14 Snacks For The Health-Conscious Or Diet-Restricted Camper
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14 Must-Pack Snack Foods For The Health-Conscious Or Diet-Restricted Camper

Don't let your nutritional needs hold you back from having fun in the sun!

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14 Must-Pack Snack Foods For The Health-Conscious Or Diet-Restricted Camper

It's nearing the end of the prime camping season, so naturally, that's the time when we try to, last minute, fit it in. Maybe you've already been camping this summer, or perhaps you've been busy and this is your window of opportunity to make it happen; the bottom line is, you're making it happen now. Then it comes time to plan the meals and you want to maintain your healthier habits or simply keep cooling needs to a minimum.

Have no fear! It may seem easier to bring store-bought cookies and muffins but there are plenty of healthier items that make easy camping meals and snacks:

1. Canned Beans And Veggies.

Though canned goods can require heating (and sometimes a can opener), they don't require refrigeration and are easy to pack. You can make burritos with the beans you bring along or add vegetables to rice. I always check to see what "ingredients" are in the canned goods I buy, because some have more than just the bean or vegetable of choice, water, and maybe salt (though I try to avoid buying canned goods with additional salt). It may seem odd, but it's important to check all of your packaged food labels.

2. Nuts.

"Traditional" trail mix is not what I'm talking about. Candy laced trail mix usually leads to just the candies being eaten, and that defeats the whole purpose of the mix. Cashews, walnuts, almonds, and pistachios can be great sources of fat, protein, and fiber. Dry roasted nuts, without additives like salt or honey, are the way to go. They are easy to carry, and you don't have to cook them. Mix them in with a salad, or eat them as is.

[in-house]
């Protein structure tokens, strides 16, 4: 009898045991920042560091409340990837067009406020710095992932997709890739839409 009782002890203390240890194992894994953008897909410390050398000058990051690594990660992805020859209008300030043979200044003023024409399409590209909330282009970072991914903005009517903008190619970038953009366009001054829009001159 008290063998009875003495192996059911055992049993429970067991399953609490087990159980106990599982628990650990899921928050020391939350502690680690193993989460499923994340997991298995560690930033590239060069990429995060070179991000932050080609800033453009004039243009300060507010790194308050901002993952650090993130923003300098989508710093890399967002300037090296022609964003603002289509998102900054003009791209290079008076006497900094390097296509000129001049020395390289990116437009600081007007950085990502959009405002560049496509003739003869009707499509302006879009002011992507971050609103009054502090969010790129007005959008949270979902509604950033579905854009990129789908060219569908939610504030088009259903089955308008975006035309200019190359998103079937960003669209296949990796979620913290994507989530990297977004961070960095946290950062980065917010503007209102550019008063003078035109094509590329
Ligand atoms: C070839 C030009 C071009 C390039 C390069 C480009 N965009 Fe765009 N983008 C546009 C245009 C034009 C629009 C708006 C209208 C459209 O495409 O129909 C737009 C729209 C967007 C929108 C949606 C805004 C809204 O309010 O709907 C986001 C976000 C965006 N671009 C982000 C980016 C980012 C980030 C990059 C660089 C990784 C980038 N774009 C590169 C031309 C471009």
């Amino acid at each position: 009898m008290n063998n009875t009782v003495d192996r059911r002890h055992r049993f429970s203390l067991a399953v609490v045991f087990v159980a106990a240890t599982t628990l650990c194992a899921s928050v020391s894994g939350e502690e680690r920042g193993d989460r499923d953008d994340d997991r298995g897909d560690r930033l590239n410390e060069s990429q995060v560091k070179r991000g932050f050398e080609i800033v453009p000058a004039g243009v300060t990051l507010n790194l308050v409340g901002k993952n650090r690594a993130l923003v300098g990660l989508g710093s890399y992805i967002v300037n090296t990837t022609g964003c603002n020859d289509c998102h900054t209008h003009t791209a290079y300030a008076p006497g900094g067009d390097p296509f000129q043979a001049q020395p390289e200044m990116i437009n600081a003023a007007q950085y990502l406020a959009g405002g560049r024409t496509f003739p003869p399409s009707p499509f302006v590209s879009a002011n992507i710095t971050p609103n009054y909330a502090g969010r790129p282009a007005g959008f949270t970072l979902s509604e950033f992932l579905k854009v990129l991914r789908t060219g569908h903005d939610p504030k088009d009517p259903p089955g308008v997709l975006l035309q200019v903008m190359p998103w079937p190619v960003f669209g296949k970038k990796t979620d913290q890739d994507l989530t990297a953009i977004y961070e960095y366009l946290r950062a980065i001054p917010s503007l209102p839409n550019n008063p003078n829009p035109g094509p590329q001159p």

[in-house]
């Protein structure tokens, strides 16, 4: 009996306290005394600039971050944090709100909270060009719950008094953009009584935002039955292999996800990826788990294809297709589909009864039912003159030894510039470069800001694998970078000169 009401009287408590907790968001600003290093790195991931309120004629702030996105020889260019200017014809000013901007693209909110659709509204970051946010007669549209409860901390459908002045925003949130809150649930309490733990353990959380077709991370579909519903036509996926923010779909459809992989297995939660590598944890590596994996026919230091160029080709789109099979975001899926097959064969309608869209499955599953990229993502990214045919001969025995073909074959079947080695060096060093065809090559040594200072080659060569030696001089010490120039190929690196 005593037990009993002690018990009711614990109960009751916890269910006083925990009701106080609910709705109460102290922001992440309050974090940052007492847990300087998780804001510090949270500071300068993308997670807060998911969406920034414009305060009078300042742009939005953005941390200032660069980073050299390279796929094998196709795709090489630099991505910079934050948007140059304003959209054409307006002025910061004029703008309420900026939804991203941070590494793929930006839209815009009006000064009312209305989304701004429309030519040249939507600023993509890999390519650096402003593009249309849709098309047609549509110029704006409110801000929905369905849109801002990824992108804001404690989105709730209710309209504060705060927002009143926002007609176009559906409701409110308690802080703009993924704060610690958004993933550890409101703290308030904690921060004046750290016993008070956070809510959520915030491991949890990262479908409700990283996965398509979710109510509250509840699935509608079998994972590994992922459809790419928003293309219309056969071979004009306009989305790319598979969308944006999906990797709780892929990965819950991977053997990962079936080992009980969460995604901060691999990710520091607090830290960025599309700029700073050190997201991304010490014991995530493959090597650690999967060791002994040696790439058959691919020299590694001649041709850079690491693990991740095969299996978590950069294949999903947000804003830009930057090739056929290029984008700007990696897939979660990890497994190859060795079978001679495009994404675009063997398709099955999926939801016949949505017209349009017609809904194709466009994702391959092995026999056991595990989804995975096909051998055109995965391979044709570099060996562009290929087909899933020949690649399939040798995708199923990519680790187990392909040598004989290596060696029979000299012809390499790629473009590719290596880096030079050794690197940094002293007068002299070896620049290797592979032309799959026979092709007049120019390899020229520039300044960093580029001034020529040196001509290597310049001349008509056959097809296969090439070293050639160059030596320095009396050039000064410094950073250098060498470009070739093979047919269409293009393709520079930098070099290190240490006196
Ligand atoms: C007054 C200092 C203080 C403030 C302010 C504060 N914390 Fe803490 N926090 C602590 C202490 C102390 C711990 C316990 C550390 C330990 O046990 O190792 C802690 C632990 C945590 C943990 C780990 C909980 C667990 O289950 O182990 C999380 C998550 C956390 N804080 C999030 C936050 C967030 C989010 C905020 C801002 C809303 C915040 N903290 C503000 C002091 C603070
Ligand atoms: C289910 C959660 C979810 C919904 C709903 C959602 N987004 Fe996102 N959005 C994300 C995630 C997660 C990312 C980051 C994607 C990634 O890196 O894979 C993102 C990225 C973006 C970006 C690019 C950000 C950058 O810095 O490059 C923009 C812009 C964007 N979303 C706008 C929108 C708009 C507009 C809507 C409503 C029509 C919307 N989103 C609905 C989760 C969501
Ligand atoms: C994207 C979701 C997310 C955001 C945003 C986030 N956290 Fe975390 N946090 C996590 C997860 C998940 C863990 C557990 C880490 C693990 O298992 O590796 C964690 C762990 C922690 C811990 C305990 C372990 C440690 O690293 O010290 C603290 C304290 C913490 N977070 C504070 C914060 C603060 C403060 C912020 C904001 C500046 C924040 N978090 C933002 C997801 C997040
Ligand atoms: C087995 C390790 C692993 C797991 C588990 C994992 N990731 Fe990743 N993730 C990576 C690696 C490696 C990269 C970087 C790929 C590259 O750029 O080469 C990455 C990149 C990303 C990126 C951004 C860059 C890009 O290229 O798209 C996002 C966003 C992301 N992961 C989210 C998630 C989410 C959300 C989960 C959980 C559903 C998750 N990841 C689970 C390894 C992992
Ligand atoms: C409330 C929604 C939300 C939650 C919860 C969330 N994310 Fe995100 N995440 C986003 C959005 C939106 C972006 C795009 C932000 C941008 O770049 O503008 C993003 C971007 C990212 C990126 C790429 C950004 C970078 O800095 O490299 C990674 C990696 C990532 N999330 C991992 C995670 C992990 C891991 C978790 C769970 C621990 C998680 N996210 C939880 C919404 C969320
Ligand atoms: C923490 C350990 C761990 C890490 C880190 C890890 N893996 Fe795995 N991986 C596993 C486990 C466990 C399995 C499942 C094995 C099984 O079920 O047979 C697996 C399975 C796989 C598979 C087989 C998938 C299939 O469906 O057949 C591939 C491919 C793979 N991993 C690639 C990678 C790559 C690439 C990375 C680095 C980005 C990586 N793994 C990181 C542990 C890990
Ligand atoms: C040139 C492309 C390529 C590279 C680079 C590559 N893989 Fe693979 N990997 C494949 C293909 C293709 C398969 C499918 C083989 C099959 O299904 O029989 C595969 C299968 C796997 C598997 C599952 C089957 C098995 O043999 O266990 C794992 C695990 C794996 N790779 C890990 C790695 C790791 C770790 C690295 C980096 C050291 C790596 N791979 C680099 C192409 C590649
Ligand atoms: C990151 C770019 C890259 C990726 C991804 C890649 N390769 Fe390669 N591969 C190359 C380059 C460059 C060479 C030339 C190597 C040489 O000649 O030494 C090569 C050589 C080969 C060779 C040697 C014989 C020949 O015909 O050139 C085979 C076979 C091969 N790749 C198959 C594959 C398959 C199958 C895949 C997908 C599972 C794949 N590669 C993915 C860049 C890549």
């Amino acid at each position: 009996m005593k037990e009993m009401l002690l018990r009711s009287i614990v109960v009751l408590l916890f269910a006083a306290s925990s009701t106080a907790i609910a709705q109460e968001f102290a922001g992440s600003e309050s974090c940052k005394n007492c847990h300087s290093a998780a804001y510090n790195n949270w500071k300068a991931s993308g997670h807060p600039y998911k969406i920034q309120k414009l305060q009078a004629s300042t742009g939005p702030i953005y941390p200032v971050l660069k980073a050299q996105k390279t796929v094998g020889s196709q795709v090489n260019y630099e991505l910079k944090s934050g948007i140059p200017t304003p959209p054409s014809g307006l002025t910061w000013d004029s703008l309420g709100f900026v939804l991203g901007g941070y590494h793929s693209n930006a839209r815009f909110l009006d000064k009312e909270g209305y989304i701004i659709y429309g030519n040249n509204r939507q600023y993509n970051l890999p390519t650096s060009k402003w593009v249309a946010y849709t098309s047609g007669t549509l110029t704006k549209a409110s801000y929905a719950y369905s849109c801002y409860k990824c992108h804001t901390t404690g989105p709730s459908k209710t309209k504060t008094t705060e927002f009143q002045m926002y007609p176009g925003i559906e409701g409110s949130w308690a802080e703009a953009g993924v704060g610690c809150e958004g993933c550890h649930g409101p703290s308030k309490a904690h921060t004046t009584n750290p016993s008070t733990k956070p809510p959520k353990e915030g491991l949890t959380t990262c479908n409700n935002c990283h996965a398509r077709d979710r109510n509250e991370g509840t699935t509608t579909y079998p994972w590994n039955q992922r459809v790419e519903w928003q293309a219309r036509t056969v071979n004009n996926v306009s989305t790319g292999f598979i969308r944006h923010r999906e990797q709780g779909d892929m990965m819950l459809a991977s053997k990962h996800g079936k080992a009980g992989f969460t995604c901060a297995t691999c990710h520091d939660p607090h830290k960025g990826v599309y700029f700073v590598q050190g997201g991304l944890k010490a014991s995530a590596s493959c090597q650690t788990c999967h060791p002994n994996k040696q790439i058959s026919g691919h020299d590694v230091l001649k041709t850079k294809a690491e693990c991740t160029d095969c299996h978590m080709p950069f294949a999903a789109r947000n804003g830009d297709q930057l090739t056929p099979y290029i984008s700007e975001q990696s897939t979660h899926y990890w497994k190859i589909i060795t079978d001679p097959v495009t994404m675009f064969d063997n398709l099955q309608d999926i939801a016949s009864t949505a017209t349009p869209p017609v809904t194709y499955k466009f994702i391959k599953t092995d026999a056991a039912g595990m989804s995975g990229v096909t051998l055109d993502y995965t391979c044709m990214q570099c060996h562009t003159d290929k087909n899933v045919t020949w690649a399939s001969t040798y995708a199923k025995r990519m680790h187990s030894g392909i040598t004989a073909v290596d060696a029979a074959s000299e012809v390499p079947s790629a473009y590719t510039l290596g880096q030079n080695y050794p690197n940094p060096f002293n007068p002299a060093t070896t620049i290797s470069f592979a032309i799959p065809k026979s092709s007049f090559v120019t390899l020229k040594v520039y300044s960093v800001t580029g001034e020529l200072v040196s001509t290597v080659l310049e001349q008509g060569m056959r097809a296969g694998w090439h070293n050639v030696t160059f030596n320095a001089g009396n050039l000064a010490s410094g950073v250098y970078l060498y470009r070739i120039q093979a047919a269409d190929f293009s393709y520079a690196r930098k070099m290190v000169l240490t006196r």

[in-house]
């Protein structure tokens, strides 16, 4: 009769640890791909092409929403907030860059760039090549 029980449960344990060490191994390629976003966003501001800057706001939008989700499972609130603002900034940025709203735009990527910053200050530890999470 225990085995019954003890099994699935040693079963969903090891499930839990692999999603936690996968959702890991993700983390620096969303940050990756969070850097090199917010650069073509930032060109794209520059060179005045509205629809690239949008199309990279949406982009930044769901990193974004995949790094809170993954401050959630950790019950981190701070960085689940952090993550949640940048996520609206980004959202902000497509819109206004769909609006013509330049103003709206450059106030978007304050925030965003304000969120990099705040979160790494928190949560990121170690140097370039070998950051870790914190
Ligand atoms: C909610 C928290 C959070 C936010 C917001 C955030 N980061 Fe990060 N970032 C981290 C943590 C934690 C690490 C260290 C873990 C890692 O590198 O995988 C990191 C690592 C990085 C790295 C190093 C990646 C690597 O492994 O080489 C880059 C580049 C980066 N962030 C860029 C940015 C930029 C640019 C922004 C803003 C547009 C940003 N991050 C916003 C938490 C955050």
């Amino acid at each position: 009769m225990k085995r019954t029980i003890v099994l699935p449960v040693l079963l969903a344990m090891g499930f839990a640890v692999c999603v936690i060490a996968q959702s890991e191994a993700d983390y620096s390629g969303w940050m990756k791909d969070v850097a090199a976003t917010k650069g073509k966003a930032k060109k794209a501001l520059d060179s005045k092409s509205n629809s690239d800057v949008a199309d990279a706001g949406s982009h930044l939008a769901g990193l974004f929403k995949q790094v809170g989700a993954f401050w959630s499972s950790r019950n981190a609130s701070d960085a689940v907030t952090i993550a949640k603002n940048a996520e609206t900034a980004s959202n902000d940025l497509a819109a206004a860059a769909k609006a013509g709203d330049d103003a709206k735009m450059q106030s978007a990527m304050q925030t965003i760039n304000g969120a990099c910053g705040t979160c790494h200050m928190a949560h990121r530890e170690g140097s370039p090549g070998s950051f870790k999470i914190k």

3. Nut Butter.

Bagels with almond butter are a great and filling breakfast. For easy carrying, Justin's brand nut butter is available in squeeze packets and as snack packs. Nut butters are also great with apples and bananas. One serving of Justin's almond butter has 0 milligrams of sodium, 3 grams of fiber, and 7 grams of protein.

4. Soups.

There are dozens of brands to choose from and probably a hundred different flavors, but this is again a time when you'd need to check your food labels. Amy's makes 37 different kinds of soups, but not all of them are vegetarian or vegan if that's what you are looking for. Most soups you would buy off the shelf are high in sodium, and many have more than one serving per can. Having more than one serving of soup while out camping is not really an issue but it will open your eyes to how little soup can offer you if you are trying to get the most out of what you eat. I recommend soups be part of your camping meal, but not the whole meal. Like other canned items, canned soups do not need to be kept cool and they're easy to pack. Don't forget your can opener!

6. Energy Bars!

LaraBar is a great company for vegan snack bars. They are usually between 4 to 9 ingredients which are minimally processed. There are 24 flavors in the original collection and there are other collections available as well. They are by no means a meal replacement bar, but they are delicious snacks or desserts (vegan mint brownie bar, yes please!). If you're looking for meal replacements, try Greenbelly bars. Their Meal2Go bars are a third of your daily nutritional needs in a two bar pack. Made with 100% natural ingredients, they boast a 5-star rating and cost at least $7.66 per meal (this goes down if you buy bulk). Many proteins or granola bars are loaded with sugar, so read labels carefully.